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With the dizzying array of supplements available today, there are things you should know before taking them. The more information you have the better you will be at choosing which ones are best for you. But, what are supplements really? Read on for Supplements what should I know.
In 1994 legislation was passed defining what supplements actually are. The Dietary Supplement Health and Education Act (DSHEA) states as follows, dietary supplements must be ingested through the mouth-whether as a pill, tablet, capsule, soft-gel, chewy gummy, chewable tablet, melt-away, powder, drink or bar. There are a wide range of possible ingredients which are all regulated by the law.
Vitamins and minerals are by far the most well known and popular supplement class. Vitamins are compounds found in nature which the body needs for normal growth and metabolism. These are all the letter vitamins, A, B, C etc. Minerals are elements such as calcium or magnesium which are required for a normally functioning body. These can not be manufactured by our bodies so they must come from foods.
Ingredients from plant leaves, flowers, roots, seeds, or bark are a class of supplements known as botanicals.
Amino Acids are most well known to those who hang out at the gym. As the building blocks of all proteins, there are 20 in the human body. Only 12 of these are manufactured by our body, the other 8 need to be acquired through our diet. Body builders require large amounts of amino acids.
Metabolism at the cellular level and digestive functions are catalyzed by enzymes. They function as the key to unlock essential chemical reactions in the body.
Metabolites, constituents, and extracts: This is a catchall category for supplements synthesized or produced from whole ingredients. These include omega-3s, botanical extracts, and metabolites-something your body produces during normal metabolism but, in a supplement form, may help boost normal function. You see these ingredients a lot in sports nutrition supplements, such as creatine mono-hydrate, a metabolite of the organic acid creatine (prevalent in raw fish and meat) that is used to supply energy to your body’s cells, especially muscles. Fran Schoenwetter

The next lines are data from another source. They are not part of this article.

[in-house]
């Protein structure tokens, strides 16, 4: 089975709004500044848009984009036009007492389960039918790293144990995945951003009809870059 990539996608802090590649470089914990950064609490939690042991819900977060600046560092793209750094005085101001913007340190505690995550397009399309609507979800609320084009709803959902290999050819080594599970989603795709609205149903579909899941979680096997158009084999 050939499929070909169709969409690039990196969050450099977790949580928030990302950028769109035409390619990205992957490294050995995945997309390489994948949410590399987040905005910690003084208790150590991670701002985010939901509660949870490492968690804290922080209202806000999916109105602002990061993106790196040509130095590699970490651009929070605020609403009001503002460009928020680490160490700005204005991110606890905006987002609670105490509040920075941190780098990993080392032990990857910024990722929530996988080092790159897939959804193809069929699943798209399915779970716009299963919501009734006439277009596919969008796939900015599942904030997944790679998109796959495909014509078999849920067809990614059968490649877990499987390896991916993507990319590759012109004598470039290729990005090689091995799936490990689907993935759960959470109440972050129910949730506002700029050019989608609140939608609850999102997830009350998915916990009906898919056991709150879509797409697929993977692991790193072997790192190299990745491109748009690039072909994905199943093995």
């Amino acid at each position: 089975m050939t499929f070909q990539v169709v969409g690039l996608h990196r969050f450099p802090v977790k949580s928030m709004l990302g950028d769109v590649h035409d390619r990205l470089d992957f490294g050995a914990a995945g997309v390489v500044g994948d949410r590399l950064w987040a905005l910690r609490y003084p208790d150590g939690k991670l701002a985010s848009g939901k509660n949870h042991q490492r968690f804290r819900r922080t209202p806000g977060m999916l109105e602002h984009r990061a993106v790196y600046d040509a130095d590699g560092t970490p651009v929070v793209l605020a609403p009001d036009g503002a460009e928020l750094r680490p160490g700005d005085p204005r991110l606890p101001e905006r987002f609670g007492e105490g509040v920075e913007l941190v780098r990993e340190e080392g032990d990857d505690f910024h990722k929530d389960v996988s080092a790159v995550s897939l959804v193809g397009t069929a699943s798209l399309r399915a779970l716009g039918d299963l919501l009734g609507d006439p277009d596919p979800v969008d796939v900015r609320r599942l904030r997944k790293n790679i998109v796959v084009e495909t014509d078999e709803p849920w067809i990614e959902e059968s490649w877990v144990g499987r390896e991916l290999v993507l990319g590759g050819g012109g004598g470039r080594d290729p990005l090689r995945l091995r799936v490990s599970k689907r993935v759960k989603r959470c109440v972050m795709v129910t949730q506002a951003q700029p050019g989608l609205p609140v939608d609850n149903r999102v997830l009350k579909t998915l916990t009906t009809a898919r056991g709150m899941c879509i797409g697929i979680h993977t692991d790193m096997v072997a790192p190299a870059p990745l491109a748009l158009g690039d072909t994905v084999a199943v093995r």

The question on most people’s mind when beginning a new supplement is, how long should I take it before deciding if it works or not. The short answer is that it depends on what you expect the outcome to be. As an example, glucosamine and chondroitin take about 6 to 8 weeks before you would notice results. Melatonin on the other hand can work in the first day to the first few days. With our hair skin nails formula we recommend 90 days to see results.
Do I need to take my supplements every day? As a general rule, maintenance supplements like multivitamins, calcium, or ginseng should be taken daily. Any supplement used for long-term therapeutic effects should be taken every day. Some supplements such as sleeping aids, or stress relief aids can be taken on an as needed basis. Water soluble nutrients like vitamin C are used by the body and then expelled in the same day. Fat soluble nutrients such as vitamin A are stored in the liver for weeks and then distributed to the cells as needed.
Will my health suffer if I don’t take supplements? There is much more to living in a state of vitality than just not being sick. ” It is the goal of optimal health that drives people to take nutritional supplements” say Michael Murray, ND. There is a wide difference between the minimum amount of a nutrient required so you don’t get sick and the maximum amount you might want to take in order to function at your peak vitality, energy and enthusiasm for living.
There are several more questions I would like to address but will continue this discussion in next week’s post.
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